The American Cancer Society says governments can do things to help prevent the increase in cancer cases and deaths. One idea is to provide poor and developing nations with vaccines that help to prevent some cancer-causing infections. One example of a cancer causing infection is human papillomavirus. This virus can cause cervical cancer in women.
Another suggestion is more support for tobacco-control programs. And the Cancer Society also says health officials and governments should invest in cancer research and early detection.
An American study has shown a link between tobacco smoke and behavioral problems in boys with asthma. The problems include higher than normal levels of excitability, aggression and depression.
Researchers with the Cincinnati Children's Hospital Medical Center carried out the study. They examined two hundred twenty boys and girls. All of the children were between six and twelve years old. Sixty-one percent of them were boys. Fifty-six percent were African-American.
Seventy-seven percent of the children had moderate to severe asthma. The other boys and girls had milder forms of the breathing disorder. Each child had no other health problem.
To be considered for the study, children were supposed to be close to cigarette smoke at least five times a day. The researchers asked parents to estimate the number of cigarettes smoked near each child. The average was thirteen cigarettes a day.
The researchers tested blood from the children for evidence of cotinine, a tobacco byproduct. Cotinine levels in blood are often used to measure exposure to tobacco smoke. The researchers compared cotinine levels to behavioral problems that parents observed in the children during a two-week period.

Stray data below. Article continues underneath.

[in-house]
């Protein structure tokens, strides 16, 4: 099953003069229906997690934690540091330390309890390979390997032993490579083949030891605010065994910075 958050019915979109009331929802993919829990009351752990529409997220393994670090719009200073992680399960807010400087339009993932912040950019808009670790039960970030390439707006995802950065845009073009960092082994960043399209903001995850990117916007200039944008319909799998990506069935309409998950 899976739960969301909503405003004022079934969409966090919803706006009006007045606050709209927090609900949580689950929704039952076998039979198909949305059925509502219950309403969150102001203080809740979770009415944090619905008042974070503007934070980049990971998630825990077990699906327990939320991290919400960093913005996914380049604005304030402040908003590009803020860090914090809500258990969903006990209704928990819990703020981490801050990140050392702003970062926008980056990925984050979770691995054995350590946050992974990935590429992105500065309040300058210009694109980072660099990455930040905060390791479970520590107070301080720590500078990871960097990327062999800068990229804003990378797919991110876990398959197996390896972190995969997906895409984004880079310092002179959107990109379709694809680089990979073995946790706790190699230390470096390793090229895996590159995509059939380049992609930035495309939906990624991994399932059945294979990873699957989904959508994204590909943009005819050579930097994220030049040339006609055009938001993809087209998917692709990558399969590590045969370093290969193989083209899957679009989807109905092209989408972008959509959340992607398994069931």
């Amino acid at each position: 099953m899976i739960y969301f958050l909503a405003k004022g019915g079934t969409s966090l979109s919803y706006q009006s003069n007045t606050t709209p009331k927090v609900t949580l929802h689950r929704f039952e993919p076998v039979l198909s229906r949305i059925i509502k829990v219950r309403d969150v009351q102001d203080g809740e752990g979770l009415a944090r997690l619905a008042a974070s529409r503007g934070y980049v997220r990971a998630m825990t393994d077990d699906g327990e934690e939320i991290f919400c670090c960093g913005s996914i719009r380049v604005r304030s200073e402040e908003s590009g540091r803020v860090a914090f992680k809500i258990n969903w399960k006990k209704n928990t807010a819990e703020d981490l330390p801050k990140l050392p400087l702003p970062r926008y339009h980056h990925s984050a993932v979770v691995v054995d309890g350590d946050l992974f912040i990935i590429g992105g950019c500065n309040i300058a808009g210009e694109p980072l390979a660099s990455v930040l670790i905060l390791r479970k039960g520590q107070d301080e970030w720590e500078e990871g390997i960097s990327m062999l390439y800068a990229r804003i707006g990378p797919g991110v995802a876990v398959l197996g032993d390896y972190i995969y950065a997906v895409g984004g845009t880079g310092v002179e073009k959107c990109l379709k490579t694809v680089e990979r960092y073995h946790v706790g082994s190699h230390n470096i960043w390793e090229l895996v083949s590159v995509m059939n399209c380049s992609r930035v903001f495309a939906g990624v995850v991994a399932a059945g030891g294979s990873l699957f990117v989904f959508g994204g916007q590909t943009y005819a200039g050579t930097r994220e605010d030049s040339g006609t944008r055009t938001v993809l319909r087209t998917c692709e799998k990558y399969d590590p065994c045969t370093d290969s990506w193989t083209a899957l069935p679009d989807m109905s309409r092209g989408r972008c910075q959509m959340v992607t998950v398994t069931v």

The study found the girls were breathing in more tobacco smoke than the boys. But there was no increase in behavioral problems among the girls. For the boys, the results were different. The more contact the boys had with tobacco smoke the more likely they were to have recognizable behavior problems, such as extreme excitability and aggression. The boys also were more likely to have signs of emotional problems like anxiety and depression.
The researchers say more studies are needed to learn the reason for the different effects of tobacco smoke on boys and girls. They say their findings show that even low levels of smoke may cause behavior problems in children with asthma or others at risk.
Kimberly Yolton was the lead writer of the report. She says there is no information to explain in detail why tobacco smoke causes behavioral problems in children with asthma. But she says there is much evidence that nicotine in tobacco smoke affects the nervous system, and child development and behavior.
The report appeared last month in the Journal of Development and Behavioral Pediatrics.